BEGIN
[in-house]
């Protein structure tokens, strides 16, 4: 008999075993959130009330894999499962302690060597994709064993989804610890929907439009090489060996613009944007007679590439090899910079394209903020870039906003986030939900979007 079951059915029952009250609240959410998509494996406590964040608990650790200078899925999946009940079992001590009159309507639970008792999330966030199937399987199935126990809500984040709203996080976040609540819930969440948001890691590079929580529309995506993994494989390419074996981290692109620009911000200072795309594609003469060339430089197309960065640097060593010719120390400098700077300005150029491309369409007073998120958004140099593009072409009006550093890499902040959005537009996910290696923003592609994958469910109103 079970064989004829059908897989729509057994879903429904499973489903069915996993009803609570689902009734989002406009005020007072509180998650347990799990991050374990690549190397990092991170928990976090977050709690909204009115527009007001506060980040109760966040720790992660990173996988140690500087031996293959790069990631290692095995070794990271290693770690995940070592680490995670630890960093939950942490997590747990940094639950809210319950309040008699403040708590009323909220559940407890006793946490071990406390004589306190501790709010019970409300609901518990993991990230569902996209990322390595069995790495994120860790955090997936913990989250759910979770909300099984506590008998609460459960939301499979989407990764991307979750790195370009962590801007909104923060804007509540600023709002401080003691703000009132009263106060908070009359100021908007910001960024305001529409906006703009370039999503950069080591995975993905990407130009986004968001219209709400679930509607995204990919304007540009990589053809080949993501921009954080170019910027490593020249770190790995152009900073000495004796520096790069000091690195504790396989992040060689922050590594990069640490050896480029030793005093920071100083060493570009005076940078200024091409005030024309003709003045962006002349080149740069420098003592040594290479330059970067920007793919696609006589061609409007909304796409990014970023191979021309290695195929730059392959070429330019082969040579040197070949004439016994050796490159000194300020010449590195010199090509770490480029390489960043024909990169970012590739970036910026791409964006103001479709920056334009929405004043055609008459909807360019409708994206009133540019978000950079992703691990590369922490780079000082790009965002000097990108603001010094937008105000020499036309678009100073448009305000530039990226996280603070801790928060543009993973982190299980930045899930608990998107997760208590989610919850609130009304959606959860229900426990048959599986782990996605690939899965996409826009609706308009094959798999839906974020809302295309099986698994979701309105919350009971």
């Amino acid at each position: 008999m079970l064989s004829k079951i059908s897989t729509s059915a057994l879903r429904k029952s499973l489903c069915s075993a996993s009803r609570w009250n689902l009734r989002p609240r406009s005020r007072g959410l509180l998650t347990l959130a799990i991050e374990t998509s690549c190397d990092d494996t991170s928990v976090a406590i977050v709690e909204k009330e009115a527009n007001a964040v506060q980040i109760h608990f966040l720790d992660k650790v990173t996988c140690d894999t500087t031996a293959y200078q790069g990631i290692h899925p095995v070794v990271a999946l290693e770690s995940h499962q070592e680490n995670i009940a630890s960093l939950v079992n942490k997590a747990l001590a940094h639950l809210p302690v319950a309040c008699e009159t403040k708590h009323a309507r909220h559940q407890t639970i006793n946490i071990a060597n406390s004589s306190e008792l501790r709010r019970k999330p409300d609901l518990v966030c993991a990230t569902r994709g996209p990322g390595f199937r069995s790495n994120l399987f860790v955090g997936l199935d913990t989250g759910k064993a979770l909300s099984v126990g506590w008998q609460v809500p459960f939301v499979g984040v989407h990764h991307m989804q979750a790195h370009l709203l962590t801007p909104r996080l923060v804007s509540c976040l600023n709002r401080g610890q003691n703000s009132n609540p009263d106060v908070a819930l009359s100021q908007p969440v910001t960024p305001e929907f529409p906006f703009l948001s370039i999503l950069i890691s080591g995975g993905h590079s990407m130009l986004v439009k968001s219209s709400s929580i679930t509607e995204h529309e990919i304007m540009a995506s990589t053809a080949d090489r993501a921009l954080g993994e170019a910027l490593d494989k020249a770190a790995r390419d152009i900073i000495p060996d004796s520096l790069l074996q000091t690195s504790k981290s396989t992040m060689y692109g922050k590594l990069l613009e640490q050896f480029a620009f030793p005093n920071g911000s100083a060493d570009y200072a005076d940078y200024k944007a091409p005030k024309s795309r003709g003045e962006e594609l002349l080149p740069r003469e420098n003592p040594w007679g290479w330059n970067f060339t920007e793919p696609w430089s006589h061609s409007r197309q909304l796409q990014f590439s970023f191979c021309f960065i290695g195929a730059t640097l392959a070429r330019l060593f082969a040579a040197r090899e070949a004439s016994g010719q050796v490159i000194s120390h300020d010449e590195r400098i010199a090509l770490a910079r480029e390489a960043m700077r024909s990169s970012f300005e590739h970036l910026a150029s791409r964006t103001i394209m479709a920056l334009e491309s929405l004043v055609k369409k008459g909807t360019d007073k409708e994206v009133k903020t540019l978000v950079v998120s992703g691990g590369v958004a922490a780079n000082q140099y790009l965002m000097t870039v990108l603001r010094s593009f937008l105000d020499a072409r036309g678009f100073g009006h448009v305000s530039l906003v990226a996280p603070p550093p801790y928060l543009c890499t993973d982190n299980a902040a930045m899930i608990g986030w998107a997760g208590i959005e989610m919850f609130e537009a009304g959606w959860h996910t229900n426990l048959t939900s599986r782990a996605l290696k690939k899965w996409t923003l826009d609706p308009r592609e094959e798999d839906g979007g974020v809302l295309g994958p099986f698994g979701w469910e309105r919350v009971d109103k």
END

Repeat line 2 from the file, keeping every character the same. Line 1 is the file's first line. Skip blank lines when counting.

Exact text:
């Protein structure tokens, strides 16, 4: 008999075993959130009330894999499962302690060597994709064993989804610890929907439009090489060996613009944007007679590439090899910079394209903020870039906003986030939900979007 079951059915029952009250609240959410998509494996406590964040608990650790200078899925999946009940079992001590009159309507639970008792999330966030199937399987199935126990809500984040709203996080976040609540819930969440948001890691590079929580529309995506993994494989390419074996981290692109620009911000200072795309594609003469060339430089197309960065640097060593010719120390400098700077300005150029491309369409007073998120958004140099593009072409009006550093890499902040959005537009996910290696923003592609994958469910109103 079970064989004829059908897989729509057994879903429904499973489903069915996993009803609570689902009734989002406009005020007072509180998650347990799990991050374990690549190397990092991170928990976090977050709690909204009115527009007001506060980040109760966040720790992660990173996988140690500087031996293959790069990631290692095995070794990271290693770690995940070592680490995670630890960093939950942490997590747990940094639950809210319950309040008699403040708590009323909220559940407890006793946490071990406390004589306190501790709010019970409300609901518990993991990230569902996209990322390595069995790495994120860790955090997936913990989250759910979770909300099984506590008998609460459960939301499979989407990764991307979750790195370009962590801007909104923060804007509540600023709002401080003691703000009132009263106060908070009359100021908007910001960024305001529409906006703009370039999503950069080591995975993905990407130009986004968001219209709400679930509607995204990919304007540009990589053809080949993501921009954080170019910027490593020249770190790995152009900073000495004796520096790069000091690195504790396989992040060689922050590594990069640490050896480029030793005093920071100083060493570009005076940078200024091409005030024309003709003045962006002349080149740069420098003592040594290479330059970067920007793919696609006589061609409007909304796409990014970023191979021309290695195929730059392959070429330019082969040579040197070949004439016994050796490159000194300020010449590195010199090509770490480029390489960043024909990169970012590739970036910026791409964006103001479709920056334009929405004043055609008459909807360019409708994206009133540019978000950079992703691990590369922490780079000082790009965002000097990108603001010094937008105000020499036309678009100073448009305000530039990226996280603070801790928060543009993973982190299980930045899930608990998107997760208590989610919850609130009304959606959860229900426990048959599986782990996605690939899965996409826009609706308009094959798999839906974020809302295309099986698994979701309105919350009971």